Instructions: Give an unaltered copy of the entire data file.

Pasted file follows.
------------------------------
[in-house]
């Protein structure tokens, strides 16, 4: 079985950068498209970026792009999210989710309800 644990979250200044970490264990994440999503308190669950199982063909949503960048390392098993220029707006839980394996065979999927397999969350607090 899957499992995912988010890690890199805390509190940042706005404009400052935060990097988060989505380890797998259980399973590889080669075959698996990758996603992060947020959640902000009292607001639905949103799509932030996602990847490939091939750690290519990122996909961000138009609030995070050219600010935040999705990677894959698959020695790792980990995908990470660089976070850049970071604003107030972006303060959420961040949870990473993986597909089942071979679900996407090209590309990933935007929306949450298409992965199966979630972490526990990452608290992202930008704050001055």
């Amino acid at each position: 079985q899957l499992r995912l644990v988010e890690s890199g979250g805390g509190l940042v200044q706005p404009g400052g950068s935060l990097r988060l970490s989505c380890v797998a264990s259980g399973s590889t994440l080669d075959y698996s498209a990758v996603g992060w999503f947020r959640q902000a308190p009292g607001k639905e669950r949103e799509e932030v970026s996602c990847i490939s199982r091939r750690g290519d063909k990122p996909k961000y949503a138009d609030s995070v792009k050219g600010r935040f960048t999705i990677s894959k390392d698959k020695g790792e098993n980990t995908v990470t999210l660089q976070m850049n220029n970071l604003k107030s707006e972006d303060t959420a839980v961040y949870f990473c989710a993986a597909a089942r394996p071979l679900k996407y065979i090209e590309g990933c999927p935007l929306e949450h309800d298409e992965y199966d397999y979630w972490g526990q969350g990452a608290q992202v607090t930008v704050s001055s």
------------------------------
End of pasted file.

[in-house]
């Protein structure tokens, strides 16, 4: 079985950068498209970026792009999210989710309800 644990979250200044970490264990994440999503308190669950199982063909949503960048390392098993220029707006839980394996065979999927397999969350607090 899957499992995912988010890690890199805390509190940042706005404009400052935060990097988060989505380890797998259980399973590889080669075959698996990758996603992060947020959640902000009292607001639905949103799509932030996602990847490939091939750690290519990122996909961000138009609030995070050219600010935040999705990677894959698959020695790792980990995908990470660089976070850049970071604003107030972006303060959420961040949870990473993986597909089942071979679900996407090209590309990933935007929306949450298409992965199966979630972490526990990452608290992202930008704050001055």
């Amino acid at each position: 079985q899957l499992r995912l644990v988010e890690s890199g979250g805390g509190l940042v200044q706005p404009g400052g950068s935060l990097r988060l970490s989505c380890v797998a264990s259980g399973s590889t994440l080669d075959y698996s498209a990758v996603g992060w999503f947020r959640q902000a308190p009292g607001k639905e669950r949103e799509e932030v970026s996602c990847i490939s199982r091939r750690g290519d063909k990122p996909k961000y949503a138009d609030s995070v792009k050219g600010r935040f960048t999705i990677s894959k390392d698959k020695g790792e098993n980990t995908v990470t999210l660089q976070m850049n220029n970071l604003k107030s707006e972006d303060t959420a839980v961040y949870f990473c989710a993986a597909a089942r394996p071979l679900k996407y065979i090209e590309g990933c999927p935007l929306e949450h309800d298409e992965y199966d397999y979630w972490g526990q969350g990452a608290q992202v607090t930008v704050s001055s």